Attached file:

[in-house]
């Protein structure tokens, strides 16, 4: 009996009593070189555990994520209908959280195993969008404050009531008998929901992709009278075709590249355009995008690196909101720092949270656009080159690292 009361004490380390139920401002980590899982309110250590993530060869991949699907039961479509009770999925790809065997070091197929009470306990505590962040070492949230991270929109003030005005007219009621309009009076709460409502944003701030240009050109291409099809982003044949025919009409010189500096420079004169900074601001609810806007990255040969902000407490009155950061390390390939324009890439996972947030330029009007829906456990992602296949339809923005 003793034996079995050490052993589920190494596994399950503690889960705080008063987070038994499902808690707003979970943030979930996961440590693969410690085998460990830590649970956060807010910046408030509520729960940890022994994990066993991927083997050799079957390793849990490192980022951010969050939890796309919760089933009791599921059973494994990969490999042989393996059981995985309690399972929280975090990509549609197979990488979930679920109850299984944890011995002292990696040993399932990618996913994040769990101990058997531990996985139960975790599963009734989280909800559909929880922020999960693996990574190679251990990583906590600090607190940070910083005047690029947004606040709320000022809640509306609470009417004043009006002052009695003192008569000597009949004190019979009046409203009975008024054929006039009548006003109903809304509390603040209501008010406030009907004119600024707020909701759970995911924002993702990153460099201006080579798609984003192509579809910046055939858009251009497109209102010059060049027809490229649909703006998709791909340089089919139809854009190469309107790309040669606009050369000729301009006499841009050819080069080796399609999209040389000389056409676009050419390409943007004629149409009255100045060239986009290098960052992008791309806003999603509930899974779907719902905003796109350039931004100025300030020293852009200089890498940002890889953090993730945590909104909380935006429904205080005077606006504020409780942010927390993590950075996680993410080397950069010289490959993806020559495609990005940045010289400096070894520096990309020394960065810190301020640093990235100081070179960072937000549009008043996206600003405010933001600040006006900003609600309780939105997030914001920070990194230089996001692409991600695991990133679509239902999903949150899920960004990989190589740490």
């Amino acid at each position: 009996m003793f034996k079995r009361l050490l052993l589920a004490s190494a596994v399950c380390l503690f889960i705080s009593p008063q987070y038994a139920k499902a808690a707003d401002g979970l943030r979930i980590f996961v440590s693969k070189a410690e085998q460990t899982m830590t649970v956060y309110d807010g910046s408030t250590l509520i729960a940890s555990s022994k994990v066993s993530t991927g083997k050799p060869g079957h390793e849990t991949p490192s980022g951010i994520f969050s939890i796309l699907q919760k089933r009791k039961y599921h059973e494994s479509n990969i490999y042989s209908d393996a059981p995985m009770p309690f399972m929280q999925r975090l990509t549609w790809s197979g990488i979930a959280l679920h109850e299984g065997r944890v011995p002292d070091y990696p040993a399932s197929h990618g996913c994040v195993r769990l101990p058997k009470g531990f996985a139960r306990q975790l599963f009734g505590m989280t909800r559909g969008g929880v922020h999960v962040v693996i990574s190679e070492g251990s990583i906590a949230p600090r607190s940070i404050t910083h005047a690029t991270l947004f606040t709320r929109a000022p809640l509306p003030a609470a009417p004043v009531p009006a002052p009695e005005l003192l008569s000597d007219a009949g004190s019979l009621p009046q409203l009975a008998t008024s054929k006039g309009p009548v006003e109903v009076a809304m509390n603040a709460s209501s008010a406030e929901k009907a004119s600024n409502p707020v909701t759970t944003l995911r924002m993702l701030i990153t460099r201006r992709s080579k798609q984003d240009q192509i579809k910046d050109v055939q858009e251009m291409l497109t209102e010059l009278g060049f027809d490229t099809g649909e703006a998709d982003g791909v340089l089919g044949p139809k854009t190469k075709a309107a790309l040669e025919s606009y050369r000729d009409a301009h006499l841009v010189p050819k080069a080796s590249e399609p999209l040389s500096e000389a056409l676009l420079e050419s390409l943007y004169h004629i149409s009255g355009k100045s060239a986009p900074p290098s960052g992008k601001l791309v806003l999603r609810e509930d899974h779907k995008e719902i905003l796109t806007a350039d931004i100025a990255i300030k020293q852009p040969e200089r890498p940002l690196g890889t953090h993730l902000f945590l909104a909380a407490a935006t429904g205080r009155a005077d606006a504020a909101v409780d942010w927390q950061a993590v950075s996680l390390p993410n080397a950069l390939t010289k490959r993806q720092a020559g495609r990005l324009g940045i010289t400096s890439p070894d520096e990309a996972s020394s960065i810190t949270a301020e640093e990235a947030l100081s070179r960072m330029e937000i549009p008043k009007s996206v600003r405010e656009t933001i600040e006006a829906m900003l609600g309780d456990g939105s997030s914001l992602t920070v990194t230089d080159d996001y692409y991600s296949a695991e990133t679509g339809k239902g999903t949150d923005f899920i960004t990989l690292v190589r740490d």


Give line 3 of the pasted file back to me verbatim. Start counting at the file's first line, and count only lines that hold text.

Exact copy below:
């Amino acid at each position: 009996m003793f034996k079995r009361l050490l052993l589920a004490s190494a596994v399950c380390l503690f889960i705080s009593p008063q987070y038994a139920k499902a808690a707003d401002g979970l943030r979930i980590f996961v440590s693969k070189a410690e085998q460990t899982m830590t649970v956060y309110d807010g910046s408030t250590l509520i729960a940890s555990s022994k994990v066993s993530t991927g083997k050799p060869g079957h390793e849990t991949p490192s980022g951010i994520f969050s939890i796309l699907q919760k089933r009791k039961y599921h059973e494994s479509n990969i490999y042989s209908d393996a059981p995985m009770p309690f399972m929280q999925r975090l990509t549609w790809s197979g990488i979930a959280l679920h109850e299984g065997r944890v011995p002292d070091y990696p040993a399932s197929h990618g996913c994040v195993r769990l101990p058997k009470g531990f996985a139960r306990q975790l599963f009734g505590m989280t909800r559909g969008g929880v922020h999960v962040v693996i990574s190679e070492g251990s990583i906590a949230p600090r607190s940070i404050t910083h005047a690029t991270l947004f606040t709320r929109a000022p809640l509306p003030a609470a009417p004043v009531p009006a002052p009695e005005l003192l008569s000597d007219a009949g004190s019979l009621p009046q409203l009975a008998t008024s054929k006039g309009p009548v006003e109903v009076a809304m509390n603040a709460s209501s008010a406030e929901k009907a004119s600024n409502p707020v909701t759970t944003l995911r924002m993702l701030i990153t460099r201006r992709s080579k798609q984003d240009q192509i579809k910046d050109v055939q858009e251009m291409l497109t209102e010059l009278g060049f027809d490229t099809g649909e703006a998709d982003g791909v340089l089919g044949p139809k854009t190469k075709a309107a790309l040669e025919s606009y050369r000729d009409a301009h006499l841009v010189p050819k080069a080796s590249e399609p999209l040389s500096e000389a056409l676009l420079e050419s390409l943007y004169h004629i149409s009255g355009k100045s060239a986009p900074p290098s960052g992008k601001l791309v806003l999603r609810e509930d899974h779907k995008e719902i905003l796109t806007a350039d931004i100025a990255i300030k020293q852009p040969e200089r890498p940002l690196g890889t953090h993730l902000f945590l909104a909380a407490a935006t429904g205080r009155a005077d606006a504020a909101v409780d942010w927390q950061a993590v950075s996680l390390p993410n080397a950069l390939t010289k490959r993806q720092a020559g495609r990005l324009g940045i010289t400096s890439p070894d520096e990309a996972s020394s960065i810190t949270a301020e640093e990235a947030l100081s070179r960072m330029e937000i549009p008043k009007s996206v600003r405010e656009t933001i600040e006006a829906m900003l609600g309780d456990g939105s997030s914001l992602t920070v990194t230089d080159d996001y692409y991600s296949a695991e990133t679509g339809k239902g999903t949150d923005f899920i960004t990989l690292v190589r740490d």